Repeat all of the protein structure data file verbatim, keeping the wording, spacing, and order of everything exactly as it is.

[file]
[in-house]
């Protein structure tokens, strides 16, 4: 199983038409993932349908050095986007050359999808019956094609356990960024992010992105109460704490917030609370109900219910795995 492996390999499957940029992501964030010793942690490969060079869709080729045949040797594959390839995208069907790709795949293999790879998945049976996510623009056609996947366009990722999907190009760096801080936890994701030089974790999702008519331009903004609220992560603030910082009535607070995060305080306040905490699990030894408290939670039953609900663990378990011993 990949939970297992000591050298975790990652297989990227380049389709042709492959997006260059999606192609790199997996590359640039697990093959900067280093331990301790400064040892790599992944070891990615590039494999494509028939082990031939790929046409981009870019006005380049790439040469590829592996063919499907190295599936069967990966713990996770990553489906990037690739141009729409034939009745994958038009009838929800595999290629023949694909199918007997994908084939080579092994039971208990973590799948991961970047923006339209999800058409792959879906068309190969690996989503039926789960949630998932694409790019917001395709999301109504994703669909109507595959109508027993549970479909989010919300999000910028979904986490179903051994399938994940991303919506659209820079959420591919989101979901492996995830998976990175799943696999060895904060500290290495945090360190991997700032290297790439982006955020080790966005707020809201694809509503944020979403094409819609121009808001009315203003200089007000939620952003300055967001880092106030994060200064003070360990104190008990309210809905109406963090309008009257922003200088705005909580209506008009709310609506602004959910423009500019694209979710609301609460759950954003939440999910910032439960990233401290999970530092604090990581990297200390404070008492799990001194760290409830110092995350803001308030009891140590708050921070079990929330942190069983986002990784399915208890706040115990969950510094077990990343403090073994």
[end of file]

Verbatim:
[in-house]
């Protein structure tokens, strides 16, 4: 199983038409993932349908050095986007050359999808019956094609356990960024992010992105109460704490917030609370109900219910795995 492996390999499957940029992501964030010793942690490969060079869709080729045949040797594959390839995208069907790709795949293999790879998945049976996510623009056609996947366009990722999907190009760096801080936890994701030089974790999702008519331009903004609220992560603030910082009535607070995060305080306040905490699990030894408290939670039953609900663990378990011993 990949939970297992000591050298975790990652297989990227380049389709042709492959997006260059999606192609790199997996590359640039697990093959900067280093331990301790400064040892790599992944070891990615590039494999494509028939082990031939790929046409981009870019006005380049790439040469590829592996063919499907190295599936069967990966713990996770990553489906990037690739141009729409034939009745994958038009009838929800595999290629023949694909199918007997994908084939080579092994039971208990973590799948991961970047923006339209999800058409792959879906068309190969690996989503039926789960949630998932694409790019917001395709999301109504994703669909109507595959109508027993549970479909989010919300999000910028979904986490179903051994399938994940991303919506659209820079959420591919989101979901492996995830998976990175799943696999060895904060500290290495945090360190991997700032290297790439982006955020080790966005707020809201694809509503944020979403094409819609121009808001009315203003200089007000939620952003300055967001880092106030994060200064003070360990104190008990309210809905109406963090309008009257922003200088705005909580209506008009709310609506602004959910423009500019694209979710609301609460759950954003939440999910910032439960990233401290999970530092604090990581990297200390404070008492799990001194760290409830110092995350803001308030009891140590708050921070079990929330942190069983986002990784399915208890706040115990969950510094077990990343403090073994």